Hyaluronic acid (HA) is a naturally occurring polysaccharide which consists of a linear chain of fragments of d-glucuronic acid and N-acetyl-glucosamine linked by alternating β-3 and-β4 bonds.

It is an abundant constituent of the extracellular matrix of connective tissue, synovial fluid, embryonic mesenchyme, vitreous humor, skin, and several other organs and tissues of the human body [1].

HA plays a pivotal role in the homeostasis of respiratory apparatus.

High molecular weight HA is broken down under the influence of free radicals and enzymes during inflammation. Low molecular weight fragments deliver signal about tissue damage and mobilize immune cells, while high molecular weight form suppresses immune response preventing from excessive exacerbations of inflammation [2,3].

HA, which is a hygroscopic macromolecule and its solutions are highly osmotic, forms a scaffold that several sulfur proteoglycans bind to. Such structures can reach large size and are able to trap large quantities of water and ions, providing hydration and tissue turgescence.

In the upper airway HA is primarily involved in the regulation of vasomotor tone and gland secretion and it significantly contributes to nasal mucosal host defense, stimulating ciliary clearance. Up to date, HA is widely used in several other branches of medicine and neither contraindications nor interactions with drugs are reported [4-6].

Some studies showed a role of HA in patients with upper aereo-digestive tract (UADT) chronic inflammatory disease [7], first of all in patients affected by chronic rhinosinusitis (CRS).

CRS is one of the most common chronic diseases in the United States affecting an estimated 35 million people and is one of the most common causes of absence from work and for visits to a family doctor’s office. HA could be a new CRS treatment strategy that can minimize symptoms, promote recovery and prevent exacerbations [8,9].

In the same time, despite many advances in functional endoscopic nasal and sinus surgery, in the first weeks after procedures painless lavages of nasal fossae provide to eliminate secretions, crusts, and debris, procedure necessary to achieve complete recovery. Several different solutions are usually used for nasal lavages such as isotonic, hypertonic, or alkaline-buffered saline as well as ocean water have been used for nasal lavage. Topical HA administration could represent a supportive treatment for faster improvement of nasal respiration, also minimizing patients' discomfort in postoperative nasal and sinus surgery, promoting nasal mucosa healing in the first weeks after procedure [10-14].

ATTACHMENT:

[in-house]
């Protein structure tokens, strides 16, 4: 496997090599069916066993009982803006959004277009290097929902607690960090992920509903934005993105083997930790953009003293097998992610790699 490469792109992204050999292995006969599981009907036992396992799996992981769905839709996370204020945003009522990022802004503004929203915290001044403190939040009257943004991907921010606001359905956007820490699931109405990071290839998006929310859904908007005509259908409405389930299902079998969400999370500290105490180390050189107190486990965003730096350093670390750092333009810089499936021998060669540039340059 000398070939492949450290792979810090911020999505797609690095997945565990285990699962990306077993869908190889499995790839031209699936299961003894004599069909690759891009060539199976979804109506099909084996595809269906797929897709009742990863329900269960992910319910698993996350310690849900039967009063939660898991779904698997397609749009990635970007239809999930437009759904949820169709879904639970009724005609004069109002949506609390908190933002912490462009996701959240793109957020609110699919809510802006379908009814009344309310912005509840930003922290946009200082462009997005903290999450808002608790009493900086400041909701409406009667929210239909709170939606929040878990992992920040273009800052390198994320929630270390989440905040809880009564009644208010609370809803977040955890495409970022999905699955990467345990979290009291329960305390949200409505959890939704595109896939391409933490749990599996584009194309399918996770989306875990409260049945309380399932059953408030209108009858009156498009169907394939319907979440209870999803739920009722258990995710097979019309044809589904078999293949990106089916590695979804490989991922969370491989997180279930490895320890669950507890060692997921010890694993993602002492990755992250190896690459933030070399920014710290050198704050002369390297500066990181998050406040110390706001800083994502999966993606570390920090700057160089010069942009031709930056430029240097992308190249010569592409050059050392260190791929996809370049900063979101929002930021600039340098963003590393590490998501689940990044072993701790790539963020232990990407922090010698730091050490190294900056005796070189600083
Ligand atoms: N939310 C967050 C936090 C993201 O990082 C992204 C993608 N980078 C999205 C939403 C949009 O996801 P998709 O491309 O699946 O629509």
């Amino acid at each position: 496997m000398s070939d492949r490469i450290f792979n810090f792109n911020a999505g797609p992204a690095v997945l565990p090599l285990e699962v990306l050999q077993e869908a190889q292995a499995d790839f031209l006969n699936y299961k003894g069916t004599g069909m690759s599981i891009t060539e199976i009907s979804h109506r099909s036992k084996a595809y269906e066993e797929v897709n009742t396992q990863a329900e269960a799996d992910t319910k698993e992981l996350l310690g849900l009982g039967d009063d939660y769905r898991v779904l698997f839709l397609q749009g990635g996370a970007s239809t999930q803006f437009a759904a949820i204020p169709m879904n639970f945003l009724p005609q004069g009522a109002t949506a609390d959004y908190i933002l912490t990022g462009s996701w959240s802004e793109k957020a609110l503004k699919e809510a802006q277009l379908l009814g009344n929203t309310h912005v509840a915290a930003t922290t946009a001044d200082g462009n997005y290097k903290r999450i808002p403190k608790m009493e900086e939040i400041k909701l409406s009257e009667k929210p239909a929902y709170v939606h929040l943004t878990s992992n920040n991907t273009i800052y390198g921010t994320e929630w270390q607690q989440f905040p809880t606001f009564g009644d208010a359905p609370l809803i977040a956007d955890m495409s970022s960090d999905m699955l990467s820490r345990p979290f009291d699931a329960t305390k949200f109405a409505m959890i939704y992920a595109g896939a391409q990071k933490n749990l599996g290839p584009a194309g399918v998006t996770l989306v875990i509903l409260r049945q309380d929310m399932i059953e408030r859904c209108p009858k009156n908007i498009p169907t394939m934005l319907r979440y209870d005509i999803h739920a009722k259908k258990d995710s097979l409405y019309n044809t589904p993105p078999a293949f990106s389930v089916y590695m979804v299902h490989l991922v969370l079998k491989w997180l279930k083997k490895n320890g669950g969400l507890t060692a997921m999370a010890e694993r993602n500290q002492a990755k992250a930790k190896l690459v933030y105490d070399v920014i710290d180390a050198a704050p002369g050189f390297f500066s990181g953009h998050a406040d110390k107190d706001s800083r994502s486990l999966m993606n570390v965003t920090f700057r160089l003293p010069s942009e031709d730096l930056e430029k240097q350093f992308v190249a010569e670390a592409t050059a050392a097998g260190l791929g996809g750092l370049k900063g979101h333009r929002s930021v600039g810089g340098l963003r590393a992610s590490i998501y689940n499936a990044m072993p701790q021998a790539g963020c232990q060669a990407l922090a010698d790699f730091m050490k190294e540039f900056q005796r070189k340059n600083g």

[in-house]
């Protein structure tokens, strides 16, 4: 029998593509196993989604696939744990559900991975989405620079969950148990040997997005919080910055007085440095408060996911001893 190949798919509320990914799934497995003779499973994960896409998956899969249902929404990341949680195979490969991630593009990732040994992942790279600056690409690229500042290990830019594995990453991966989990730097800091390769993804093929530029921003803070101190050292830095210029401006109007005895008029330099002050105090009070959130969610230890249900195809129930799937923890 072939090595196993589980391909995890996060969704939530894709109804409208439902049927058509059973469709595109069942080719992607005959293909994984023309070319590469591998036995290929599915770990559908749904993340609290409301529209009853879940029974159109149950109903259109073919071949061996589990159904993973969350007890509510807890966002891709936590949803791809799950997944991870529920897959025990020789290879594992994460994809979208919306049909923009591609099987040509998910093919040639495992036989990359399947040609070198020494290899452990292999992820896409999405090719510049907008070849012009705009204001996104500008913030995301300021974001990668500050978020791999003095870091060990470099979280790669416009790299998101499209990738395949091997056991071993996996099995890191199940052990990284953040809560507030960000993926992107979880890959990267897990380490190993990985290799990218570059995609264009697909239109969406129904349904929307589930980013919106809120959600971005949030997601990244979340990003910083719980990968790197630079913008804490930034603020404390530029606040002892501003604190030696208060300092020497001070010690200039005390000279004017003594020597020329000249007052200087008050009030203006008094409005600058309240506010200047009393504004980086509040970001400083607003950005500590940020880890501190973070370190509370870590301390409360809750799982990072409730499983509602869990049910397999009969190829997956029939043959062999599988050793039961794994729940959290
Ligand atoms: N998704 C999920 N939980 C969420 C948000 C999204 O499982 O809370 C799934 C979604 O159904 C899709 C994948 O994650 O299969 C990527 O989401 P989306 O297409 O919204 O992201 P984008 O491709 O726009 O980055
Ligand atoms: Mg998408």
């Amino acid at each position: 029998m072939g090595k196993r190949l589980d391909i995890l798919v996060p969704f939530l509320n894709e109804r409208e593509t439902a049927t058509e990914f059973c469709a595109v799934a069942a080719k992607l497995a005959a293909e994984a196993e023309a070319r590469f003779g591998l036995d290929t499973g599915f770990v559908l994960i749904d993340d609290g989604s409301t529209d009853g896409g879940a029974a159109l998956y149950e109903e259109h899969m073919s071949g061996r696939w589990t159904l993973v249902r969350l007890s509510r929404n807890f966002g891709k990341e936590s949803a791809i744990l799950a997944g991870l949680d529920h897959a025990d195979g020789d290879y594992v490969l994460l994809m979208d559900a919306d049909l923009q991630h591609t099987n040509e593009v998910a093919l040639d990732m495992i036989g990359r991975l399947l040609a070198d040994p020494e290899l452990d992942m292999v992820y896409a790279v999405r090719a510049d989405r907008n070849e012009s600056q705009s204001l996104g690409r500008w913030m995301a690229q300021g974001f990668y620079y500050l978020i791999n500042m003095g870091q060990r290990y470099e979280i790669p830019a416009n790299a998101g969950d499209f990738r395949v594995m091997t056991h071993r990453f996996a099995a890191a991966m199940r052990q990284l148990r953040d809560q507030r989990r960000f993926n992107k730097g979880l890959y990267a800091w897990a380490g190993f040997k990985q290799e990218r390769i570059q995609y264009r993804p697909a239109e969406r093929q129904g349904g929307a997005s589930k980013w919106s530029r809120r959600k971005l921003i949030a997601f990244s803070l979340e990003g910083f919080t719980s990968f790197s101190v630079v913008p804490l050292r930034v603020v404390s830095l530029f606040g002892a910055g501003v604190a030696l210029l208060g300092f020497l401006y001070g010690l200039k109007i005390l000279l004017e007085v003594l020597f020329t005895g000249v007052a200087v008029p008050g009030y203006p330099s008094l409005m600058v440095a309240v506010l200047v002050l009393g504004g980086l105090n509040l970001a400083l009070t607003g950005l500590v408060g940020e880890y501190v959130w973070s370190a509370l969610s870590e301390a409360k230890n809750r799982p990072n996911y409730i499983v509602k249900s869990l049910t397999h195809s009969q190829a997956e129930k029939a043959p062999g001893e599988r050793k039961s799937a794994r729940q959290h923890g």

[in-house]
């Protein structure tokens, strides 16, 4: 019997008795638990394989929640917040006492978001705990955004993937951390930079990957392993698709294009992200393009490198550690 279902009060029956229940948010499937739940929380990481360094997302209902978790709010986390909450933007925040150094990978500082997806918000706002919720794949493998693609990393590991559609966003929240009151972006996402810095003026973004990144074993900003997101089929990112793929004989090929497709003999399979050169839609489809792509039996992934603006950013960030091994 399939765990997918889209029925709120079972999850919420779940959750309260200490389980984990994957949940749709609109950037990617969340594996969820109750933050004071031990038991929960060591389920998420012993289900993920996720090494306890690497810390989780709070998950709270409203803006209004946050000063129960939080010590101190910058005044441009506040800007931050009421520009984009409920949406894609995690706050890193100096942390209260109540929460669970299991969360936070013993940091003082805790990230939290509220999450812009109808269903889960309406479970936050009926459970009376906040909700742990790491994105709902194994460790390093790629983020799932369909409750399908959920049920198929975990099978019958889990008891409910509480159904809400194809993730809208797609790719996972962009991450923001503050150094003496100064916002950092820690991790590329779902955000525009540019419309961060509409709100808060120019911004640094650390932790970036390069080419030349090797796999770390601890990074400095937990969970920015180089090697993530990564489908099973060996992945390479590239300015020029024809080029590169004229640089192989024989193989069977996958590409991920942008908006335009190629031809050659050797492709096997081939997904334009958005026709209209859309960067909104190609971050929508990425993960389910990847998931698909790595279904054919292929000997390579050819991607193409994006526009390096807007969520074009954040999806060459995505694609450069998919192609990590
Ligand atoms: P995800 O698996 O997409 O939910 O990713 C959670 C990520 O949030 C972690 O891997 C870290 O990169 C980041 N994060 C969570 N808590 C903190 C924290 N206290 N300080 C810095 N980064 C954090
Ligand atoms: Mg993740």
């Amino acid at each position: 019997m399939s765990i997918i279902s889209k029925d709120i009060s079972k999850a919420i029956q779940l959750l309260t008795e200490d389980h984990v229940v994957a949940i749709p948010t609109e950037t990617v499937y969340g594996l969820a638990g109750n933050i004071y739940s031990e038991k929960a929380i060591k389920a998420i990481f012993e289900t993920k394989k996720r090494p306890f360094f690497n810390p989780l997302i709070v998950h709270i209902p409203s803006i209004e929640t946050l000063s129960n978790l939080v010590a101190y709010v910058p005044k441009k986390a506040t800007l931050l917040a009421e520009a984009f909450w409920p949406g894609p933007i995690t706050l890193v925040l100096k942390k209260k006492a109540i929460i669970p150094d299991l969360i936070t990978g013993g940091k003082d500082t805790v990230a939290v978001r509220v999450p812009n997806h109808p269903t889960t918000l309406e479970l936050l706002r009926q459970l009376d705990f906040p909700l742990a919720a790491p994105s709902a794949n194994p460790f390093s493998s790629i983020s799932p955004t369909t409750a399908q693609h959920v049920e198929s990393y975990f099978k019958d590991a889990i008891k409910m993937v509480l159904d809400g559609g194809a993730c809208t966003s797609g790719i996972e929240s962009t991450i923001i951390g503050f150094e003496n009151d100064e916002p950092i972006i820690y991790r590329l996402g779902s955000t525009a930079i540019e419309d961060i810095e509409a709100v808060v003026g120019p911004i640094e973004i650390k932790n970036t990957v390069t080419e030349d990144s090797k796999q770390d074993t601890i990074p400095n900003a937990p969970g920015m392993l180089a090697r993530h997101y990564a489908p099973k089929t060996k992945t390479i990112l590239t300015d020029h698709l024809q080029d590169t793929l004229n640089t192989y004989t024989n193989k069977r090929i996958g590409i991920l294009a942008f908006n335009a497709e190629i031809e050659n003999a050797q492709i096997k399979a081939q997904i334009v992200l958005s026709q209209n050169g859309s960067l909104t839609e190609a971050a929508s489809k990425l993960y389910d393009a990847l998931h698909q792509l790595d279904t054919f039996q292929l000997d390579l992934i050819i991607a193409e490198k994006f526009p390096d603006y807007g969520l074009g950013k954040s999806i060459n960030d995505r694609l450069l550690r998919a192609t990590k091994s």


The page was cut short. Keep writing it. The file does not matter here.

Last but not least, some studies showed that topical HA can be an useful tool also in children affected by recurrent upper respiratory tract infections and to relief respiratory symptoms in cystic fibrosis [15,16].

To date, topical therapies guarantee a better delivery of high concentrations of pharmacologic agents to the nasal mucosa.

The strong connection between particle diameter and site of the high concentration of nebulized particles in the upper airway suggests that it should be mandatory to carefully choose the nebulizer device to get better therapeutic results.

Further studies on larger populations and with new specific nebulization devices for upper airway are needed to confirm these encouraging results on HA in chronic upper airway inflammation disease.

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